According to a study published in the Journal of Evidence-based Integrative Medicine, people in the age group of 40 to 59 years old appeared to especially benefit from sound meditation. This age group demonstrated the largest reduction in physical pain and a strong reduction in tension, especially for those who were previously naïve to this type of therapy.
 

 

Sirin Yoku– Japanese “forest medicine”.

Another unique helpful method can be shirin yoku- japanese art of forest bathing.

The research results show that forest environments promote lower concentrations of cortisol, lower pulse rate, lower blood pressure, greater parasympathetic nerve activity, and lower sympathetic nerve activity than do city environments. 

In 1982, the Japanese government introduced the concept of shinrin yoku, or “forest bathing,” urging citizens to make use of the country’s 3,000 wooded miles for therapy.

Nature is the great healer of mankind, and for internet addiction we can depend on nature again to bring us back in touch with the ordinary world.

At the Agile Spirit Retreat, such experiences take the center-stage. Disconnecting from the digital world is accompanied by a refreshing touch with nature, right from day one. Getting up to a gentle Atlantic breeze, stretching on a yoga mat and then a delicious Portuguese breakfast is just the start of the day. The afternoons are spent in meditation and nature walks, a gong sound bath experience, and social interactions and workshops. 

But there is really no need for a holiday or spa! The same relaxation can be experienced at home too. The 4‑day Wellbeing Program– Radiant Mood& Relaxed Body prepares the body, mind and soul for a journey to radiance, balance and peace. Members get daily briefs and tips for practices and tested solutions. These are science based tools, and aim at bringing harmony between the mind and the body. 

 

The home-based digital detox is meant for the professionals in the busy lane, those who are open-minded decision-makers, and action-takers. In just four days, this home digital detox program will set the practitioners on a new journey to self-discovery and freedom from being overwhelmed and the proliferation of digital addictions.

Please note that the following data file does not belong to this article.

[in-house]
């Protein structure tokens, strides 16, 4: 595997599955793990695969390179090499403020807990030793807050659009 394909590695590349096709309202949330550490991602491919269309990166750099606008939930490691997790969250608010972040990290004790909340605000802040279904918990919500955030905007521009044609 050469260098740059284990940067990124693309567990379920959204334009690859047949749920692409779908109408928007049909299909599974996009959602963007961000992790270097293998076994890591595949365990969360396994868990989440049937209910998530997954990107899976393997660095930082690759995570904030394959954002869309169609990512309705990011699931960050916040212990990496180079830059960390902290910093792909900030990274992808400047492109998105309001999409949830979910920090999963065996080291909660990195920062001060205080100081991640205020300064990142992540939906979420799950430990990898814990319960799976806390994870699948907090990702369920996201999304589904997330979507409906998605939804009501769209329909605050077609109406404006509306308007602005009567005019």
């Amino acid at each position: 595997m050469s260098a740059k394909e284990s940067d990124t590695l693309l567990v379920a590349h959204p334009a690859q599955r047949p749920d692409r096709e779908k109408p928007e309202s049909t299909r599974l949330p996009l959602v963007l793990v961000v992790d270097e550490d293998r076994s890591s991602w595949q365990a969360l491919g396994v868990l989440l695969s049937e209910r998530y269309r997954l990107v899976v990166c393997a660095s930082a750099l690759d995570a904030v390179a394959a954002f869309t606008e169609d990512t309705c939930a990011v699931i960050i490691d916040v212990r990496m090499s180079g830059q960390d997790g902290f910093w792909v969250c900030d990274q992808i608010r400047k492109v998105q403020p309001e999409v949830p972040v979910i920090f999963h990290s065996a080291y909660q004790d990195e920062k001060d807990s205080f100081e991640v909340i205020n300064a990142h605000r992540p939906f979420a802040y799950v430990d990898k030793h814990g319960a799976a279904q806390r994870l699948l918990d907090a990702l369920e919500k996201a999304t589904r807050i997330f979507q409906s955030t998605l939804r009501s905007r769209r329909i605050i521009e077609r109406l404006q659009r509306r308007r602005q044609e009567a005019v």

Take the home-based digital detox  RADIANT MOOD& RELAXED BODY in 4 days without a holiday or a spa here: https://dealwithculture.com/shop/radiant-mood-relaxed-body/ 

 

Go for the larger digital detox retreat in Portugal.

 

There are not one, but two widespread dangers that have beset our lives today. The Covid-19 pandemic and the malady of digital or internet addiction. Of late, some people have spent weeks and months enclosed in their rooms and apartments, with nothing but glaring screens to receive information, work and communicate. Digital technologies have solved many problems, but have created a huge monster to fight with as well – digital stress.

Many people today are addicted to the online world, especially young adults. From messaging and gaming to shopping, watching videos, and more… they literally live in a digital world. Gone are those precious moments spent soaking the sun, strolling in the garden, or playing with kids. This lack of intimate social relations is one of the hallmarks of internet addiction. There are more.

Being overwhelmed is just an everyday thing for the executives, the doers and decision-makers and other professionals carrying out demanding tasks. Some typical signs of being overwhelmed include always being in a hurry, not being able to plan for and have a vacation, wanting to take a short break and relax, but not knowing how. 

A recent documentary, ‘Screened Out’ reveals the pitfalls of being stuck inside a screen, not just for hours, but weeks and months. The documentary explores how the internet 2.0 today is designed to keep everyone hooked into an endless loop, with social media, smartphones, and tablets doing their bit. A continuous, immersive experience that refuses to let go of its addicts. 

It’s a fundamental change in the way humans connect, communicate, and interact. And the downside is what is now designated as internet addiction. Through feeds, clicking of buttons, more content, new things to explore, learn… people are simply overwhelmed with information and things to do.

Digital channels aren’t just there to be merely watched. They make us do things – like click and scroll, like, and share information. Accompanying these actions is the release of a little pleasure. Adam Alter has described the chemical and brain-related effects of overuse of the internet in his recent book, ‘Irresistible’. Calling it the ‘business of keeping us hooked’, Alter, who is a professor at New York University’s Stern School of Business, says that it is really an addiction, and the use of online platforms active the same brain paths as addictive substances. 

Research is fast catching up with the effects of digital technologies on people’s physical and mental health. A recent article in the Turkish Medical Studies Journal (2018) reveals that increasing the use of the internet was found to result in several physical health issues. The article points to the possibility of serious and permanent damage to physical health, especially in the younger generation.

How does internet addiction impact our health?